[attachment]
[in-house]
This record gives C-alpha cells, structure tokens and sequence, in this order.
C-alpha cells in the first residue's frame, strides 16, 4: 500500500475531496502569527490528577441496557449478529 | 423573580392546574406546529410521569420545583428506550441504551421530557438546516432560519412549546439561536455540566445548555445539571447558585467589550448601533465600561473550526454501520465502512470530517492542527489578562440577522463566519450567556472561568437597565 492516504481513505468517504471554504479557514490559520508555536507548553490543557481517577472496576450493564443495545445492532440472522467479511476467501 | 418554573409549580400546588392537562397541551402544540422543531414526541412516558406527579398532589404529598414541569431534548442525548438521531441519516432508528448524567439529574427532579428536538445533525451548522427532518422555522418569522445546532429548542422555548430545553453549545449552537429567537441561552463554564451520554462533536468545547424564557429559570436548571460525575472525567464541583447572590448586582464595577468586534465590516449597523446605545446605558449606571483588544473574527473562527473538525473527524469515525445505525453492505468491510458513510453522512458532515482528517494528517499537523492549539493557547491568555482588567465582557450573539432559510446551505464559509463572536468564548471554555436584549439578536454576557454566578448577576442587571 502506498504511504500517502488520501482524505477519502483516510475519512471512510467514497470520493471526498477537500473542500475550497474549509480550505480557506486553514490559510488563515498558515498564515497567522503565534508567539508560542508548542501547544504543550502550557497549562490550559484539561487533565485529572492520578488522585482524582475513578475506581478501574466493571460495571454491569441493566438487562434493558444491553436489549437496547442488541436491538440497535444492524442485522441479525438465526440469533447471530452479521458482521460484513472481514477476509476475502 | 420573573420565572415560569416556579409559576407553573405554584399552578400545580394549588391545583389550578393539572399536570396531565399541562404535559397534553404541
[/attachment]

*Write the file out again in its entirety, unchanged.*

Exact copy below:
[in-house]
This record gives C-alpha cells, structure tokens and sequence, in this order.
C-alpha cells in the first residue's frame, strides 16, 4: 500500500475531496502569527490528577441496557449478529 | 423573580392546574406546529410521569420545583428506550441504551421530557438546516432560519412549546439561536455540566445548555445539571447558585467589550448601533465600561473550526454501520465502512470530517492542527489578562440577522463566519450567556472561568437597565 492516504481513505468517504471554504479557514490559520508555536507548553490543557481517577472496576450493564443495545445492532440472522467479511476467501 | 418554573409549580400546588392537562397541551402544540422543531414526541412516558406527579398532589404529598414541569431534548442525548438521531441519516432508528448524567439529574427532579428536538445533525451548522427532518422555522418569522445546532429548542422555548430545553453549545449552537429567537441561552463554564451520554462533536468545547424564557429559570436548571460525575472525567464541583447572590448586582464595577468586534465590516449597523446605545446605558449606571483588544473574527473562527473538525473527524469515525445505525453492505468491510458513510453522512458532515482528517494528517499537523492549539493557547491568555482588567465582557450573539432559510446551505464559509463572536468564548471554555436584549439578536454576557454566578448577576442587571 502506498504511504500517502488520501482524505477519502483516510475519512471512510467514497470520493471526498477537500473542500475550497474549509480550505480557506486553514490559510488563515498558515498564515497567522503565534508567539508560542508548542501547544504543550502550557497549562490550559484539561487533565485529572492520578488522585482524582475513578475506581478501574466493571460495571454491569441493566438487562434493558444491553436489549437496547442488541436491538440497535444492524442485522441479525438465526440469533447471530452479521458482521460484513472481514477476509476475502 | 420573573420565572415560569416556579409559576407553573405554584399552578400545580394549588391545583389550578393539572399536570396531565399541562404535559397534553404541